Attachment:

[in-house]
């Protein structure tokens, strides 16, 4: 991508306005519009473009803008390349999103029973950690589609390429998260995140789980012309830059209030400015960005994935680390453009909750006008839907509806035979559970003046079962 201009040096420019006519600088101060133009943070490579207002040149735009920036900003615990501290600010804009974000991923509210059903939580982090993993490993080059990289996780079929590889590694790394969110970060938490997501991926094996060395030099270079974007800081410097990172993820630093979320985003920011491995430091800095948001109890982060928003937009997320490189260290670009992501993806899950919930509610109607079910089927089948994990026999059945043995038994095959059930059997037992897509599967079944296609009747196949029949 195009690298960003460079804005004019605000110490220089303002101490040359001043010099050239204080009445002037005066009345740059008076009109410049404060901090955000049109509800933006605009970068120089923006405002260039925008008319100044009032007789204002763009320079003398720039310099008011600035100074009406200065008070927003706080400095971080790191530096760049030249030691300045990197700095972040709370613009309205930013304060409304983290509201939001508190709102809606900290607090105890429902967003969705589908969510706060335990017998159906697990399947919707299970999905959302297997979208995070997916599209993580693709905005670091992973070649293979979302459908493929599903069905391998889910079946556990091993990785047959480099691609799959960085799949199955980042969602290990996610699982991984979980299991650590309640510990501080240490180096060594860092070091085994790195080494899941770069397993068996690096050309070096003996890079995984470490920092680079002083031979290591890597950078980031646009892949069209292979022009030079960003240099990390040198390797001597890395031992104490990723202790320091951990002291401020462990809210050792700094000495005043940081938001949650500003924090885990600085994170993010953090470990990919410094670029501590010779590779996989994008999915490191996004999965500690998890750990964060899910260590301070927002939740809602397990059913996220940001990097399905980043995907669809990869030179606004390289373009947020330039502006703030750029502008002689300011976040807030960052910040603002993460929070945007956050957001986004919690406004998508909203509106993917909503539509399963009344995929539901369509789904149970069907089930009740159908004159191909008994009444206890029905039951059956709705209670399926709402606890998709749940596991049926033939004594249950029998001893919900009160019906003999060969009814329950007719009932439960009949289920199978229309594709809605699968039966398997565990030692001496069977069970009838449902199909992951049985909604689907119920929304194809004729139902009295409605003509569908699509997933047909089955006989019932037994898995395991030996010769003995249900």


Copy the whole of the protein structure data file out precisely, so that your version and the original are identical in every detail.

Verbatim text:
[in-house]
């Protein structure tokens, strides 16, 4: 991508306005519009473009803008390349999103029973950690589609390429998260995140789980012309830059209030400015960005994935680390453009909750006008839907509806035979559970003046079962 201009040096420019006519600088101060133009943070490579207002040149735009920036900003615990501290600010804009974000991923509210059903939580982090993993490993080059990289996780079929590889590694790394969110970060938490997501991926094996060395030099270079974007800081410097990172993820630093979320985003920011491995430091800095948001109890982060928003937009997320490189260290670009992501993806899950919930509610109607079910089927089948994990026999059945043995038994095959059930059997037992897509599967079944296609009747196949029949 195009690298960003460079804005004019605000110490220089303002101490040359001043010099050239204080009445002037005066009345740059008076009109410049404060901090955000049109509800933006605009970068120089923006405002260039925008008319100044009032007789204002763009320079003398720039310099008011600035100074009406200065008070927003706080400095971080790191530096760049030249030691300045990197700095972040709370613009309205930013304060409304983290509201939001508190709102809606900290607090105890429902967003969705589908969510706060335990017998159906697990399947919707299970999905959302297997979208995070997916599209993580693709905005670091992973070649293979979302459908493929599903069905391998889910079946556990091993990785047959480099691609799959960085799949199955980042969602290990996610699982991984979980299991650590309640510990501080240490180096060594860092070091085994790195080494899941770069397993068996690096050309070096003996890079995984470490920092680079002083031979290591890597950078980031646009892949069209292979022009030079960003240099990390040198390797001597890395031992104490990723202790320091951990002291401020462990809210050792700094000495005043940081938001949650500003924090885990600085994170993010953090470990990919410094670029501590010779590779996989994008999915490191996004999965500690998890750990964060899910260590301070927002939740809602397990059913996220940001990097399905980043995907669809990869030179606004390289373009947020330039502006703030750029502008002689300011976040807030960052910040603002993460929070945007956050957001986004919690406004998508909203509106993917909503539509399963009344995929539901369509789904149970069907089930009740159908004159191909008994009444206890029905039951059956709705209670399926709402606890998709749940596991049926033939004594249950029998001893919900009160019906003999060969009814329950007719009932439960009949289920199978229309594709809605699968039966398997565990030692001496069977069970009838449902199909992951049985909604689907119920929304194809004729139902009295409605003509569908699509997933047909089955006989019932037994898995395991030996010769003995249900």